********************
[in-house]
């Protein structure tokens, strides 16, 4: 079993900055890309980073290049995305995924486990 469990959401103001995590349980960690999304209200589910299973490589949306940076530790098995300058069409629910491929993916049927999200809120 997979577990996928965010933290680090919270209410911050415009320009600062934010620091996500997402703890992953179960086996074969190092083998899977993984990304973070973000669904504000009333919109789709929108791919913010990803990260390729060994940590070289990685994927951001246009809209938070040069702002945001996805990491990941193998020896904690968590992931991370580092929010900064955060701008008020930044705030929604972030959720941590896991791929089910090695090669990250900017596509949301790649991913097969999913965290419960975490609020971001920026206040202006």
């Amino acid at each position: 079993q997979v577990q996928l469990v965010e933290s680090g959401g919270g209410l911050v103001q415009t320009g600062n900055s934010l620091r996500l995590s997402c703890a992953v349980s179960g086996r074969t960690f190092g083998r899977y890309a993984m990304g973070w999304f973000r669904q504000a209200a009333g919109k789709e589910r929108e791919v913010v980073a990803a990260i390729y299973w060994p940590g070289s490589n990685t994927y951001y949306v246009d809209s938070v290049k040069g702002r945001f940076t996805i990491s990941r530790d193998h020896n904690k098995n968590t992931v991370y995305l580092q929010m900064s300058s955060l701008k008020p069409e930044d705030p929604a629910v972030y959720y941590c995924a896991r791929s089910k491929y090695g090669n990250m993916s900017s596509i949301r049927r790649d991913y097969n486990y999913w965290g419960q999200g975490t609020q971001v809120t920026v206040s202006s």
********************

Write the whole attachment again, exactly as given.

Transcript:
[in-house]
């Protein structure tokens, strides 16, 4: 079993900055890309980073290049995305995924486990 469990959401103001995590349980960690999304209200589910299973490589949306940076530790098995300058069409629910491929993916049927999200809120 997979577990996928965010933290680090919270209410911050415009320009600062934010620091996500997402703890992953179960086996074969190092083998899977993984990304973070973000669904504000009333919109789709929108791919913010990803990260390729060994940590070289990685994927951001246009809209938070040069702002945001996805990491990941193998020896904690968590992931991370580092929010900064955060701008008020930044705030929604972030959720941590896991791929089910090695090669990250900017596509949301790649991913097969999913965290419960975490609020971001920026206040202006």
């Amino acid at each position: 079993q997979v577990q996928l469990v965010e933290s680090g959401g919270g209410l911050v103001q415009t320009g600062n900055s934010l620091r996500l995590s997402c703890a992953v349980s179960g086996r074969t960690f190092g083998r899977y890309a993984m990304g973070w999304f973000r669904q504000a209200a009333g919109k789709e589910r929108e791919v913010v980073a990803a990260i390729y299973w060994p940590g070289s490589n990685t994927y951001y949306v246009d809209s938070v290049k040069g702002r945001f940076t996805i990491s990941r530790d193998h020896n904690k098995n968590t992931v991370y995305l580092q929010m900064s300058s955060l701008k008020p069409e930044d705030p929604a629910v972030y959720y941590c995924a896991r791929s089910k491929y090695g090669n990250m993916s900017s596509i949301r049927r790649d991913y097969n486990y999913w965290g419960q999200g975490t609020q971001v809120t920026v206040s202006s």